Monday, May 21, 2007

Outing the fake mountain guides

Climbing Mont Blanc has become the ambition of many a visitor to Chamonix, and for two polish alpinists that was exactly what they planned to do. However, their recent attempt at the summit saw their dream in tatters as a result of the �mountain guide� they had hired to accompany them. Having searched for a guide on the internet, they found someone, also polish, and paid him nearly �1500 for his services. Unfortunately it turned out that their �guide� was nothing more than a con-man who ended up abandoning his two exhausted clients near the Refuge de Tete Rousse (3167m), leaving them to make their own way to the refuge in more than a metre of fresh snow! Luckily this story did not end in tragedy as the climbers were able to alert the rescue services from the refuge and were taken to safety.

It seems that there is a growing problem with the number of fake "mountain guides" that are operating the Mont Blanc Region. But it is very hard to track these people down. In the example above, if this guy had been professional with his clients from the beginning, who would ever have known that an unqualified guide had been working in the region? Invariably they blend into the community of genuine guides that work in the area and if questioned by the authorities, they can often justify their presence in France with a genuine contract of employment. However, current legislation states that only those in possession of a valid diploma are allowed to guide groups in the mountains and anyone who voluntarily acts as a guide can be held responsible for any accidents that occur in their group.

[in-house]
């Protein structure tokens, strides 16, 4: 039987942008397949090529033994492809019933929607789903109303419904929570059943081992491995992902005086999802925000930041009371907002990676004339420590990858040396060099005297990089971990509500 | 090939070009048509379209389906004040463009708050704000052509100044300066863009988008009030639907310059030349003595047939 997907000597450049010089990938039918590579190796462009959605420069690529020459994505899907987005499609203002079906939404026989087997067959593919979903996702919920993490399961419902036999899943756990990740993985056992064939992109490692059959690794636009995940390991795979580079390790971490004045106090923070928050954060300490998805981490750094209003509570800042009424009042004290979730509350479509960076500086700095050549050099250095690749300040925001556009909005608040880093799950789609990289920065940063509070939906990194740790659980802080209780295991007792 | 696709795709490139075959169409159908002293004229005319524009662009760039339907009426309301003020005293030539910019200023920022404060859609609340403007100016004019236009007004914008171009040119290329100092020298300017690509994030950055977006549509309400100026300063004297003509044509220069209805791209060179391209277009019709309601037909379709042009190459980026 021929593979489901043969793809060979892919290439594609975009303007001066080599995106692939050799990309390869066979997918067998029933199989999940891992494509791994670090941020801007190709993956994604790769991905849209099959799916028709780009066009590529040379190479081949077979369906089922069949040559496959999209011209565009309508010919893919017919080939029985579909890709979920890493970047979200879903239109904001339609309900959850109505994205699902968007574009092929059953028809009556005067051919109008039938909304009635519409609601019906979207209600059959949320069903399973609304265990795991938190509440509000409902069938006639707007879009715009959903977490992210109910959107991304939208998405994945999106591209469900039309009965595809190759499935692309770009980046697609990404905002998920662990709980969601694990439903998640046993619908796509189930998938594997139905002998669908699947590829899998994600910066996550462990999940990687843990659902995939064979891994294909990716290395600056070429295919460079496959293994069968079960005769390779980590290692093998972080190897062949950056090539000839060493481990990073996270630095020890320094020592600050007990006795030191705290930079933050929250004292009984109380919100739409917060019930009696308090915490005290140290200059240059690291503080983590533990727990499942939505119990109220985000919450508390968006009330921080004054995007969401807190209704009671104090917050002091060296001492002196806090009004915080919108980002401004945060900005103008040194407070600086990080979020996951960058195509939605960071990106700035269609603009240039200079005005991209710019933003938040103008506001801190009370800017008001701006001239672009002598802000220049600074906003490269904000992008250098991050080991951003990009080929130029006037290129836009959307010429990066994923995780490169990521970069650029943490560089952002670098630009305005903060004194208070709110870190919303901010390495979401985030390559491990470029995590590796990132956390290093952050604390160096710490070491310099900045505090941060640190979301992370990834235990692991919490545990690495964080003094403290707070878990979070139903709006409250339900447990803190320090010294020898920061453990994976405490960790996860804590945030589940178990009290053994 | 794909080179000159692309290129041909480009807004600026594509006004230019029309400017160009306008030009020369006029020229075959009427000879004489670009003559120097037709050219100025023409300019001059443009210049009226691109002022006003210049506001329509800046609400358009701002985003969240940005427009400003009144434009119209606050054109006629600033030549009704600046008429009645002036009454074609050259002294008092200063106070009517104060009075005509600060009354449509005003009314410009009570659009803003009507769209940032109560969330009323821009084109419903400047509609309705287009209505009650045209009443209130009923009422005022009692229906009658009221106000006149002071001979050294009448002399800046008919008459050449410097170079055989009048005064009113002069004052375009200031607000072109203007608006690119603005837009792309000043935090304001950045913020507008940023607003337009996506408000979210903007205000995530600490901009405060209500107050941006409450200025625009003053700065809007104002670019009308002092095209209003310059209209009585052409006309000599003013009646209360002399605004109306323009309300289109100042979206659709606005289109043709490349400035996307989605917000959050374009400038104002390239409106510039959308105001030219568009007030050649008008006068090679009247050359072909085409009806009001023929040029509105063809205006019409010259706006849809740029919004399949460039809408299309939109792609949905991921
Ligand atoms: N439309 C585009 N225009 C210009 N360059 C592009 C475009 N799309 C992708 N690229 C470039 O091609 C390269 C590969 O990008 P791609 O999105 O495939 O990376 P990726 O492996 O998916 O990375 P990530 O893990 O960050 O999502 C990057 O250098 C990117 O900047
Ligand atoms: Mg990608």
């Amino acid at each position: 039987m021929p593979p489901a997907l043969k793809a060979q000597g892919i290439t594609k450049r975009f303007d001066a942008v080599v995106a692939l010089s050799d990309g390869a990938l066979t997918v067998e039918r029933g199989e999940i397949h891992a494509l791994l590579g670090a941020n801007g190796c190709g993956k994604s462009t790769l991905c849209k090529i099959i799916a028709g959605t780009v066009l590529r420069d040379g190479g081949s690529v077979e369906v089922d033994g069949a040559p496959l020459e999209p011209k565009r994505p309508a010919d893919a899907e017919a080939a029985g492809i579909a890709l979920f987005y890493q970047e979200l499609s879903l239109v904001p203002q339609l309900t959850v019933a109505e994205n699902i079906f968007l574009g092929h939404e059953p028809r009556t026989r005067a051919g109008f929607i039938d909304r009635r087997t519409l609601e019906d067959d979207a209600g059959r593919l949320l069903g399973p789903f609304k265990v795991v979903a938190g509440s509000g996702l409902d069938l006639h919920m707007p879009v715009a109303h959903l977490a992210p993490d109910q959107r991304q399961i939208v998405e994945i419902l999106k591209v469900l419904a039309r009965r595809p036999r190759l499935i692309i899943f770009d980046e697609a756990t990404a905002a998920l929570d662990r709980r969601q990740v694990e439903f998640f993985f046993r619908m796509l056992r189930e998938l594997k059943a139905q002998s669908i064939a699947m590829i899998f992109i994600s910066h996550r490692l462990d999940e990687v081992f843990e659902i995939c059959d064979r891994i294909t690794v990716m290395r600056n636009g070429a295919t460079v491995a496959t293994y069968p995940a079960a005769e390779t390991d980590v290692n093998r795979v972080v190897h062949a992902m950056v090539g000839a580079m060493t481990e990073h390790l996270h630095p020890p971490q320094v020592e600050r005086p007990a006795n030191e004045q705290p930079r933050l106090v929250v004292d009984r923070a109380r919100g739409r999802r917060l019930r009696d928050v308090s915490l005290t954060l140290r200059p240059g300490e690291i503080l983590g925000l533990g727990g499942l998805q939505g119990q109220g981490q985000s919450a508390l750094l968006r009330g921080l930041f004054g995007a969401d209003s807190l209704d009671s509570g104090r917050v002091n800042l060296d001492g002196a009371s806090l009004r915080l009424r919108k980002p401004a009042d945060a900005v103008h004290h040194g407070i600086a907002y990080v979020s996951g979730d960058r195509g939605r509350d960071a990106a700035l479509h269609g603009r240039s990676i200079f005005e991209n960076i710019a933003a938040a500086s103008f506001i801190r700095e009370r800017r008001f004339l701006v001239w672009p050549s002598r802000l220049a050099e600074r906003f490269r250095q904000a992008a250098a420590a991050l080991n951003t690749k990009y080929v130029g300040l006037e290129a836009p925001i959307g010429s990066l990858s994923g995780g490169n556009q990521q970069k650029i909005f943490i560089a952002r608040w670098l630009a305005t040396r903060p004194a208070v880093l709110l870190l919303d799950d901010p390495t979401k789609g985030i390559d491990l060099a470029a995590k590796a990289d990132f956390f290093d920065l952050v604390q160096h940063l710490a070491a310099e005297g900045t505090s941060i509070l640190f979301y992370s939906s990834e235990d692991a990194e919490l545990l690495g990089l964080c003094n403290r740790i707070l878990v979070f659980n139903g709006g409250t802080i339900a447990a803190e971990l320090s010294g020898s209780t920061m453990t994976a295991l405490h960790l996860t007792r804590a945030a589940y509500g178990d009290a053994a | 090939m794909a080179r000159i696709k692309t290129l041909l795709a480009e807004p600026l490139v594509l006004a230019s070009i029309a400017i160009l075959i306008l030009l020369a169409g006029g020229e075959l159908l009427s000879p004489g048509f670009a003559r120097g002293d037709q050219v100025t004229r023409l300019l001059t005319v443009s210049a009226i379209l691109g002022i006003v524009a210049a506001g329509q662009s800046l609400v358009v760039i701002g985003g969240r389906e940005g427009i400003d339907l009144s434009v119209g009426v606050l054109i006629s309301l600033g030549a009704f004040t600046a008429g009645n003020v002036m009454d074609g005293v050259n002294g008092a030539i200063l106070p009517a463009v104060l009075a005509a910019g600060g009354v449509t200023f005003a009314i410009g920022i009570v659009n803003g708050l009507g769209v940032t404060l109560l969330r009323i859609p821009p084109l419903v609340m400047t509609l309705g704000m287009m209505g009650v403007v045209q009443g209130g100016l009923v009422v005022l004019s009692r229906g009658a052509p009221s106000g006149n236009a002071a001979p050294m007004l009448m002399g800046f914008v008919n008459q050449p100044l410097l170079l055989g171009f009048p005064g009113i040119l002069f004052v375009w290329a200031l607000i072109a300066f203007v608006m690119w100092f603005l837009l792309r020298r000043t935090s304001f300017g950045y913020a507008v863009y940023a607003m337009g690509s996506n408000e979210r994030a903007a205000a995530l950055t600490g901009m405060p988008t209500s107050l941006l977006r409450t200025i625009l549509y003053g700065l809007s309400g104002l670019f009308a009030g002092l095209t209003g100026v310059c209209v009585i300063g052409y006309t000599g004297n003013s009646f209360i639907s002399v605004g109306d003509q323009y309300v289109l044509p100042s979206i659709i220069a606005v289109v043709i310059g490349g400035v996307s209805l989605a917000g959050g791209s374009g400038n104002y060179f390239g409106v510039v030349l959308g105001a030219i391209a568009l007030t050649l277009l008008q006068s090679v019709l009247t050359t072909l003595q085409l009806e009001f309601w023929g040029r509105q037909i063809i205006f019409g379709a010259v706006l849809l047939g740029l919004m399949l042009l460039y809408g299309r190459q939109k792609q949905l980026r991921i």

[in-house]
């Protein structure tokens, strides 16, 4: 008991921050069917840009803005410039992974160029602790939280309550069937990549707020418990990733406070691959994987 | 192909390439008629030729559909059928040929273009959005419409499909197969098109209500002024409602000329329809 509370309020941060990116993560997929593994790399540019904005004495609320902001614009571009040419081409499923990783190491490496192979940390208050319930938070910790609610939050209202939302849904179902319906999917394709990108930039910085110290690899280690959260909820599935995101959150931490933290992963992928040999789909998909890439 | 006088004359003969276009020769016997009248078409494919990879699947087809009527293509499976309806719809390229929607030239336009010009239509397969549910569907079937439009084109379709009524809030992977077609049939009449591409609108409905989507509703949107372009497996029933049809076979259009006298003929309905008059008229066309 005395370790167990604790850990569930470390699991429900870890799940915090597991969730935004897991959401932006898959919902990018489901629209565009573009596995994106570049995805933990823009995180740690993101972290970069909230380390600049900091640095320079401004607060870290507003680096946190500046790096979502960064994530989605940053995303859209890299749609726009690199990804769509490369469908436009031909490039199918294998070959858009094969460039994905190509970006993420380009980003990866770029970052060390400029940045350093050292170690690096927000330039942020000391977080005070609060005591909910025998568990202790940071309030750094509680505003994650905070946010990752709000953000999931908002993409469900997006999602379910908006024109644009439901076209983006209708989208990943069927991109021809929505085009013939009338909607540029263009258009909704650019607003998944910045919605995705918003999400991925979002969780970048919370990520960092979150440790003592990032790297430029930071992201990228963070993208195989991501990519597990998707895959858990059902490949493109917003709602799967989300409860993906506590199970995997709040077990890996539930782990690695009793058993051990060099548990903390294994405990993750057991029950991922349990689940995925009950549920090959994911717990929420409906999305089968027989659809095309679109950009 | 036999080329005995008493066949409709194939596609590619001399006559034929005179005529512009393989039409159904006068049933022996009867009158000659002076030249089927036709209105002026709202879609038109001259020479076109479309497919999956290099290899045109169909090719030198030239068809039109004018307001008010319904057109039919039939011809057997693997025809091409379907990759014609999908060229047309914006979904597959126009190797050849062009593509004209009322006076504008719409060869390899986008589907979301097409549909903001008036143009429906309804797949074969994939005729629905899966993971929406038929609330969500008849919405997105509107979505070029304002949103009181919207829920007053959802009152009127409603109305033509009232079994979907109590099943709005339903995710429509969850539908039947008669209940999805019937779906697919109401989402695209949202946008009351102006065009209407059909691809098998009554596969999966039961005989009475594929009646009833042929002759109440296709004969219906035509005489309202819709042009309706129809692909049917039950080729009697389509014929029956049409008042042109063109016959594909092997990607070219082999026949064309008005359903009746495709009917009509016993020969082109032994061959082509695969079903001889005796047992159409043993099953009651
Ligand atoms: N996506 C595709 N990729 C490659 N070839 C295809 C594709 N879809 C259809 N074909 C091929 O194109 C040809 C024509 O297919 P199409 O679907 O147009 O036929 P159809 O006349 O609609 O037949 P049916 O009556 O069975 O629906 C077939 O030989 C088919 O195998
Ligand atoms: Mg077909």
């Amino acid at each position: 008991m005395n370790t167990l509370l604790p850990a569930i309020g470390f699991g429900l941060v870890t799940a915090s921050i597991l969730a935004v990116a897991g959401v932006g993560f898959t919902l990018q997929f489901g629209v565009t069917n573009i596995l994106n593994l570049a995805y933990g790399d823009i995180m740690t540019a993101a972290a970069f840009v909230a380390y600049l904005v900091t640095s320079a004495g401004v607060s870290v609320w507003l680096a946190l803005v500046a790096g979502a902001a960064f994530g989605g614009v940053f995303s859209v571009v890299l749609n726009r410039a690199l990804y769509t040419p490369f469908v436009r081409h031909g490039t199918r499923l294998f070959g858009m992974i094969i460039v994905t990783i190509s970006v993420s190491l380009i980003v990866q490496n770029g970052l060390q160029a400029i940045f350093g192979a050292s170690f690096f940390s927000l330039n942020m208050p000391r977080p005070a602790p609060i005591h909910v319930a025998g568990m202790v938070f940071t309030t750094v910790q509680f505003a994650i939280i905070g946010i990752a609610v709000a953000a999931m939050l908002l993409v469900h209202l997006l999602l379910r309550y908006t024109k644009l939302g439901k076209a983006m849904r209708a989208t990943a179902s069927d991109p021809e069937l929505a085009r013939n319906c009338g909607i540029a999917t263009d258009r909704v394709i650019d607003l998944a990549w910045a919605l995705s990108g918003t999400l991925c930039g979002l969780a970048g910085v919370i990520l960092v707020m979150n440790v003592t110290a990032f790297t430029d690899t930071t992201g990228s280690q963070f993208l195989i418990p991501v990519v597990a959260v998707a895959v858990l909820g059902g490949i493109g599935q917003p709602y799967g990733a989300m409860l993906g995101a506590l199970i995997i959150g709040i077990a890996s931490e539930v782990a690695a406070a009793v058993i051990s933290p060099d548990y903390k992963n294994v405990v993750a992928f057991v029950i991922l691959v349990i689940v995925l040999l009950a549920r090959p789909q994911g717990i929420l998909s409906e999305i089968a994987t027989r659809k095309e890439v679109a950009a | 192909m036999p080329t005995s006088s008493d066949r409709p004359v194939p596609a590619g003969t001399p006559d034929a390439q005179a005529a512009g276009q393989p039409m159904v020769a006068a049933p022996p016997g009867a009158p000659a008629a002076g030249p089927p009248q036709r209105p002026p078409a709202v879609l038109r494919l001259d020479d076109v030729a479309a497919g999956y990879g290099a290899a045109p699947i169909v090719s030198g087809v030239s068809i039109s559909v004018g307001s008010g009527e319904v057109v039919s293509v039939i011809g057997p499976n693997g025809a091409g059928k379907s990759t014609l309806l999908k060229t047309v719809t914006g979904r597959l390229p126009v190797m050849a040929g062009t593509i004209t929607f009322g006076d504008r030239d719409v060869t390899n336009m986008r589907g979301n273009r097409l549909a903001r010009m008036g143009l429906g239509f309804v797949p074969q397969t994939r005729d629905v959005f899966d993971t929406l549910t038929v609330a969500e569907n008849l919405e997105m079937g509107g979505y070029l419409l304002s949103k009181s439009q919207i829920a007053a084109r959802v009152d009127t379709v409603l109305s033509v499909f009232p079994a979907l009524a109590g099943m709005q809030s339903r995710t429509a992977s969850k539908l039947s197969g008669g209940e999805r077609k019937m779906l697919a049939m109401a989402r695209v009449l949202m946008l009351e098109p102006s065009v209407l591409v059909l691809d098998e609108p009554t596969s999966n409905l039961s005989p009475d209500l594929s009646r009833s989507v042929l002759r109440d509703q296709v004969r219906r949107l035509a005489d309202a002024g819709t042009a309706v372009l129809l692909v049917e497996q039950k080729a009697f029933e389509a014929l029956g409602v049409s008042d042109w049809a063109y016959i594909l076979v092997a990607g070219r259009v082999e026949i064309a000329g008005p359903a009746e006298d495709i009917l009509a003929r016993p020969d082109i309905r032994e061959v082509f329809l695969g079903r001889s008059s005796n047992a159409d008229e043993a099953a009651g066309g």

However, it�s important not to tar everyone with the same brush as there are many genuine businesses in the area that offer all inclusive packages or guiding services where you will be in the company of a fully qualified mountain professional. The problem seems to be stemming from parties that are not established locally, IE do not have specific accommodations advertised or booked and transport guests in their own personal vehicles. It�s understandable that the professional mountain guides in the area want something done about these impostors, as they spend years and considerable expense, training and being assessed to stringent skill and safety standards before they are awarded their guides medal. The PGHM is also angry at the increase in unqualified guides as they are the ones who pick up the pieces of expeditions that go wrong.

Whilst controls in France have increased in recent years with the co-ordinated efforts of the police and work inspectors; monitoring the problem in an area as large as the Mont Blanc massif is an immense task, but certainly one that will be the centre of attention in the near future.

The polish �guide� from this report was apprehended by the authorities and is due to stand trial next month for fraudulently posing as a professional mountain guide.